By Nathan Barton
A quick follow-up note on my column a while back on stupidity in and out of government. “Tyler Durdan” over at ZeroHedge has “nine weird things” about the NYC-NJ bombing guy and situation that are very much on the weird side. His last point about distractions is important. (And ties in with this article:)
What does government really provide to its “people” – the citizens of the state which the government rules – as services in exchange for the prices we pay in money (and everything else)?
Yes, I know the usual arguments. “Government provides us protection.” From what?
Well, from other governments, which are assumed to be worse than our own, and in times past certainly seam to have been: Imperial Britain, Imperial Spain, Imperial Germany, Imperial Japan, Nazi Germany, and Communist Russia all can be seen in that way.
And “government provides us protection from criminals” – those who would break in and mug and rob and steal and swindle.
Except, we have to ask, do they? Talk to the citizens of Belgium in 1914 (and again in 1940) about how much protection they were availed from Germany. To the people of Mexico of 1863 or South Vietnam of 1963. And talk to anyone who lives in an inner-city high-crime neighborhood, whether it is Molenbeek in Belgium or Ferguson, Missouri or Baltimore, Maryland. Or the account holders at Wells Fargo.
Indeed, government often seems to be not just the confederates of the criminals. It often is the criminal: talk to the bank account holders of Cyprus a few years back, or the bank account holders in Italy worried that they are the next victims of a “bale-in.” And talk to the victims – not just of the Third Reich and other national socialist and communist regimes, but many so-called Western democracies about how they commit criminal acts against their own citizens.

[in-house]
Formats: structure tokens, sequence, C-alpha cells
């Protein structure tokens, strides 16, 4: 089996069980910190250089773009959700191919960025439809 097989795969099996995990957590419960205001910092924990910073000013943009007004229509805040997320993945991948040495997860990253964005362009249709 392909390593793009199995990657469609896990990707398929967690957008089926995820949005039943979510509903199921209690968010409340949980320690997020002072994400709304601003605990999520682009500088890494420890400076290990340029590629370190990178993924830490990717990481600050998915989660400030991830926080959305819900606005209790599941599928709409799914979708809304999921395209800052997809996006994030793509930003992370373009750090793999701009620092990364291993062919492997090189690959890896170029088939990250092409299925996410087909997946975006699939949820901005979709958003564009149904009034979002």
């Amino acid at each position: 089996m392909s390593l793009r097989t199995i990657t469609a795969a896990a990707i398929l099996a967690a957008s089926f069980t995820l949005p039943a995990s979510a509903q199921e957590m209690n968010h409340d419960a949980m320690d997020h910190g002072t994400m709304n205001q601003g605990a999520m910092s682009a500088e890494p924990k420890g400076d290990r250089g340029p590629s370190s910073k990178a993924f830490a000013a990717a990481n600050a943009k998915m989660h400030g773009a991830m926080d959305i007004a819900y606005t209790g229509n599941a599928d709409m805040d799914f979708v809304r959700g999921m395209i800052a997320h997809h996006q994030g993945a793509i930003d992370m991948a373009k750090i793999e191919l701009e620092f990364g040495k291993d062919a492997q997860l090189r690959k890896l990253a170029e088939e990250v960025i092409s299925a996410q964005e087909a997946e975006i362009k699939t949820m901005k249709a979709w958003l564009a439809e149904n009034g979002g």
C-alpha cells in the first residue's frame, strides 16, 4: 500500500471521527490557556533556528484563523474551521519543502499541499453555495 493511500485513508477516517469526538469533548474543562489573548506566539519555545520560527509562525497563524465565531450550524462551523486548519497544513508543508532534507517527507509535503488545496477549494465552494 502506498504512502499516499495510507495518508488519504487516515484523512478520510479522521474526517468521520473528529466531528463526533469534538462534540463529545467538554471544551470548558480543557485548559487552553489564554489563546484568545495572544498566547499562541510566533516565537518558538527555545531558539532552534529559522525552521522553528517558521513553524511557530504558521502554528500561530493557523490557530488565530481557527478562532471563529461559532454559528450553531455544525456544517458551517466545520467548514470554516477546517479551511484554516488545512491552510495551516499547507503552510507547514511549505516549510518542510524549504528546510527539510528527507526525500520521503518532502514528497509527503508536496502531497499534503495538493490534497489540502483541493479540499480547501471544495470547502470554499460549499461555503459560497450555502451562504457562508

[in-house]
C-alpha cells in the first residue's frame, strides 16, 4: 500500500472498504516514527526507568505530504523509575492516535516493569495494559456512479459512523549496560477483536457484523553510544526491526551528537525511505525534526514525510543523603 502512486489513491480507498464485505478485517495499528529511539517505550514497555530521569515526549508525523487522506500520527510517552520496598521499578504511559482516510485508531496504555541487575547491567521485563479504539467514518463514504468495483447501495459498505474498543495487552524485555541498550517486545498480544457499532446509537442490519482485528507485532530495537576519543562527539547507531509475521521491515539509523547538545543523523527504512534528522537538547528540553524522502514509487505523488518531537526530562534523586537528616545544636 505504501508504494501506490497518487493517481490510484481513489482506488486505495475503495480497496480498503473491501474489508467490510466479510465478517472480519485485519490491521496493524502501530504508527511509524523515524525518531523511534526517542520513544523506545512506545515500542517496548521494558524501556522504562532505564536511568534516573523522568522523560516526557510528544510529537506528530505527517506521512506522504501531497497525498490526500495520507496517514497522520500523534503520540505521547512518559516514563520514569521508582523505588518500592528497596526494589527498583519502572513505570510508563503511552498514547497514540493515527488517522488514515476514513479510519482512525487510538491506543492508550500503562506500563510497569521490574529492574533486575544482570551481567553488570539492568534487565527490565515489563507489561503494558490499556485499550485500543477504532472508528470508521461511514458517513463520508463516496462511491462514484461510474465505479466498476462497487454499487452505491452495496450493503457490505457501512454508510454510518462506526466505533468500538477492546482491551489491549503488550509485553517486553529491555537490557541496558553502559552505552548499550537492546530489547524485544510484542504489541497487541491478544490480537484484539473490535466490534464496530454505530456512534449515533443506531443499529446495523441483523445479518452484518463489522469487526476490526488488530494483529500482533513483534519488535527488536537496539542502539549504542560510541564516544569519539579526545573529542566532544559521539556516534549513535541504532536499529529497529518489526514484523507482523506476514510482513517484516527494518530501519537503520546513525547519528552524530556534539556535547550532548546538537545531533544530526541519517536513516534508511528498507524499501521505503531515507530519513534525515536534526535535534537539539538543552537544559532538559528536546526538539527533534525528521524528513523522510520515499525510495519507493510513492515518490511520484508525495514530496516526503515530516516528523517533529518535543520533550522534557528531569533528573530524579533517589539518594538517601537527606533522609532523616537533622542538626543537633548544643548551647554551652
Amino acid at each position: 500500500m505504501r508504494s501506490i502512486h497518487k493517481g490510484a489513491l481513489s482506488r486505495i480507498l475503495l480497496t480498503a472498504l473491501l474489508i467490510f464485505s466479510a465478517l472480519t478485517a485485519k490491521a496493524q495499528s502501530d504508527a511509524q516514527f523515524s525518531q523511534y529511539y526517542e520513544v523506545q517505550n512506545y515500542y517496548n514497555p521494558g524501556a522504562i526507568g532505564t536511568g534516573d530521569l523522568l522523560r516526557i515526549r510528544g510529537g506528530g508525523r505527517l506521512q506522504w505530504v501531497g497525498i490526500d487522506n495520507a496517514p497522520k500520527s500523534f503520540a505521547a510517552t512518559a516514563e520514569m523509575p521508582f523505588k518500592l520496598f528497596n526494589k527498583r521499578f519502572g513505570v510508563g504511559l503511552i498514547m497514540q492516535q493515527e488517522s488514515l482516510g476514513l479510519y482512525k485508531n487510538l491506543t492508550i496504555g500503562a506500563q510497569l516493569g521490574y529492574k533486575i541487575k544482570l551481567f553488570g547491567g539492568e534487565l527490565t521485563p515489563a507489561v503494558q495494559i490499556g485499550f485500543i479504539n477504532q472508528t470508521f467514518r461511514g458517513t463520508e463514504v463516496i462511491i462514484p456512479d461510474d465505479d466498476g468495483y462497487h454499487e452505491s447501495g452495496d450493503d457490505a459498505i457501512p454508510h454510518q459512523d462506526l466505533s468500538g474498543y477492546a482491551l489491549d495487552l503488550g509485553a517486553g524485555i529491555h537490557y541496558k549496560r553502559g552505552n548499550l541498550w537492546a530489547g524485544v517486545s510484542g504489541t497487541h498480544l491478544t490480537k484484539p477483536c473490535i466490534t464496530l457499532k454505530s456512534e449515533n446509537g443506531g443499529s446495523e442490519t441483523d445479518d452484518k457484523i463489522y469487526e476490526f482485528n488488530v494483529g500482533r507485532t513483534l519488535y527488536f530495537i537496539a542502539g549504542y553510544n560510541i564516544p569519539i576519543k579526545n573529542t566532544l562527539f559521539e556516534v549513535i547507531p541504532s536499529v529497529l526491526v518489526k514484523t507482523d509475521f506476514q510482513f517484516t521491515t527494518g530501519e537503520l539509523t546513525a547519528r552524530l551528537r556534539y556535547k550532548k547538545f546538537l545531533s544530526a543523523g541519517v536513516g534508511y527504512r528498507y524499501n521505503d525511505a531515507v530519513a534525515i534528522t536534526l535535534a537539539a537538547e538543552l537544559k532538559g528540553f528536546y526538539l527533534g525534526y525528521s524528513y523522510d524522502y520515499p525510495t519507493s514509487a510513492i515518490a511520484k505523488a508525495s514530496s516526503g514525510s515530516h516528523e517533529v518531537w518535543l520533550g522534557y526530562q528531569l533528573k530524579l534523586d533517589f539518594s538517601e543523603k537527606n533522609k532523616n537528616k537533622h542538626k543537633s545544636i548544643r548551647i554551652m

We can all list the other “services” that government provides: at least according to the teachers and the civics classes: highways, land records, justice, records of life and death, protection of our rights (from speech and religion to ownership of property and freedom from slavery) and the whole list. Services that supposedly not only our “free, democratic” governments in South Dakota and Wyoming and Kent and New South Wales and Alberta provide, but also the imperial powers and the Communist nations – or so they claimed. These are services that cannot be provided (we are told) without some element of mandatory control and direction – they cannot be provided voluntarily through mutual, private agreement.
That list, of course, has grown over the years. Welfare and health care, to name two (perhaps THE two major functions of modern western state government, after “protection”) includes many things that were once provided by the individual, the family, the church, or some other form of relatively voluntary cooperation. Why was something that could be provided privately a century ago now, in our era and society of high technology and bounty, something that can only be provided by mandated actions: taxes and enrollment and all the rest of the mechanism of government? Because they are “naturally” the role of government? Yet, that is argued.
We all understand the fallacy of these arguments, although seemingly very few people really do – based on the results in the world and on what is taught in the schools. We know that all of these services CAN and HAVE been provided in the past through mutual, voluntary, and private agreement and cooperation. Both formally and informally. So what else does government provide?
Consider these two things.
First, government provides a distraction.
And second, government provides entertainment.
In other words, government is no longer in the business of providing bread and circuses: government IS bread and circuses.
The hoopla of the current, 2016 election campaign here in the Fifty States is a great example of both these things.
And makes us realize: enough is enough.
Mama’s Note: More and more, people are coming to realize that the non-voluntary government has no real interest in their health, safety or prosperity. The only thing government, at every level, ultimately cares about is control.